SCIP is complex play, despite how simple it may look to outsiders. It involves reading intentions, understanding shared goals, playing outside of any defined set of rules, being willing to go with the flow based on the desires of the group, and sustaining play over time. As children acquire the ability to relate flexibly and play collaboratively, they are also learning to problem solve and learning classroom readiness skills. At school, we assume children know how to work in a group, read the intentions of a teacher, understand that other children are sharing the same thoughts, and imagine the concepts the teacher is teaching. They need to be flexible, goal-oriented, and purposeful in their actions. This also requires a strong ability to self-regulate their attention, thoughts, and actions to match the plan of the group. It’s a tall order we expect of our early learners!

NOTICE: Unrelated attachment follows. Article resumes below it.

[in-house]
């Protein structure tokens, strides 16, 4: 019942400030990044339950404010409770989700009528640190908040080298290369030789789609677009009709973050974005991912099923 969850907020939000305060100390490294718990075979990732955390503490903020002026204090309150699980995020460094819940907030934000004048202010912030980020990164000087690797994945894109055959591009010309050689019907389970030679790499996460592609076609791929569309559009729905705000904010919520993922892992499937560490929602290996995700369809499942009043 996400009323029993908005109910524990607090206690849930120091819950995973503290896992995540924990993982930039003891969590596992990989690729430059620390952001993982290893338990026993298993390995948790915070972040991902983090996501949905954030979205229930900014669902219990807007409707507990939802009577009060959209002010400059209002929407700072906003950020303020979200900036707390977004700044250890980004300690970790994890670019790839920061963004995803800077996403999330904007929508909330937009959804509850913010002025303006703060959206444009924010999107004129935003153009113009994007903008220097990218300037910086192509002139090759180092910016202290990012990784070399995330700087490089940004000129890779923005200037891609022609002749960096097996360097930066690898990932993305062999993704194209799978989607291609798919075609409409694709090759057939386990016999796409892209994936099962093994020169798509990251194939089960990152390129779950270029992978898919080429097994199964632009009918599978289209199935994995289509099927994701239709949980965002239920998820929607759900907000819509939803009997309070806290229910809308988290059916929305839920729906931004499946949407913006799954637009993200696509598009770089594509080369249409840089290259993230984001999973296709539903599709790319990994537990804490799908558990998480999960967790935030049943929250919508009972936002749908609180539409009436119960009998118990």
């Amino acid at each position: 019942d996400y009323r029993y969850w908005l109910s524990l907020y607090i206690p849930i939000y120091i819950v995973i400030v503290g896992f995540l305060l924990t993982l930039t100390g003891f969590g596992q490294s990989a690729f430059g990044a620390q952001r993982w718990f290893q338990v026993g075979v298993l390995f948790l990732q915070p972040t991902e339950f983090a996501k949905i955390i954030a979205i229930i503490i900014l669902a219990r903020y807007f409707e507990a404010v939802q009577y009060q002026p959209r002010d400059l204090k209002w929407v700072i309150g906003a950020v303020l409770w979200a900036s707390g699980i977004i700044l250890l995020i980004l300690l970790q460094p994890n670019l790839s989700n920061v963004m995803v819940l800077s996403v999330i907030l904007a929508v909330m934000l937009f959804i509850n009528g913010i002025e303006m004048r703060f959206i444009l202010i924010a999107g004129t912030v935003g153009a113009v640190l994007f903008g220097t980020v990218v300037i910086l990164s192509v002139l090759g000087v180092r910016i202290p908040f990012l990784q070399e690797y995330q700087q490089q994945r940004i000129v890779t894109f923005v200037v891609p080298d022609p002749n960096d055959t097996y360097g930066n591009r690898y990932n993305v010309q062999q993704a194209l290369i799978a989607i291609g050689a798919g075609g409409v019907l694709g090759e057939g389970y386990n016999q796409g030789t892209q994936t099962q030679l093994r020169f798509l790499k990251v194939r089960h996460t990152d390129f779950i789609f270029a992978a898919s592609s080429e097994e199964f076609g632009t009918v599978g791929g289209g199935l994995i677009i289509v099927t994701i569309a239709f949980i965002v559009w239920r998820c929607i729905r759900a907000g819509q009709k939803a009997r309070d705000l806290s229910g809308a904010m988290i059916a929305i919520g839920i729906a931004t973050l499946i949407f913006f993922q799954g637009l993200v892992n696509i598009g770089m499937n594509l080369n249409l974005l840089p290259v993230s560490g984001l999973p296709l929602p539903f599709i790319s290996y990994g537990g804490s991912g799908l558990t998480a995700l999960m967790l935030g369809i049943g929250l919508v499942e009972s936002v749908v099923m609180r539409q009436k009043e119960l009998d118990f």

Not Just Play, But Interactive Play

We created our early learner curriculum for this very reason: to help teach children with strong language skills and some basic academic competencies the crucial and foundational skills that would help them become better social thinkers and use a stronger set of related social skills. We Thinkers! Volume 1 Social Explorers focuses on core Social Thinking Vocabulary concepts to teach social basics: we all have thoughts and feelings, read the group plan, think with your eyes, is your body part of the group?, and listen with your body and brain. We teach these concepts and related social skills using engaging storybooks, music, and play-like activities to help children investigate and better engage in the social world that surrounds them.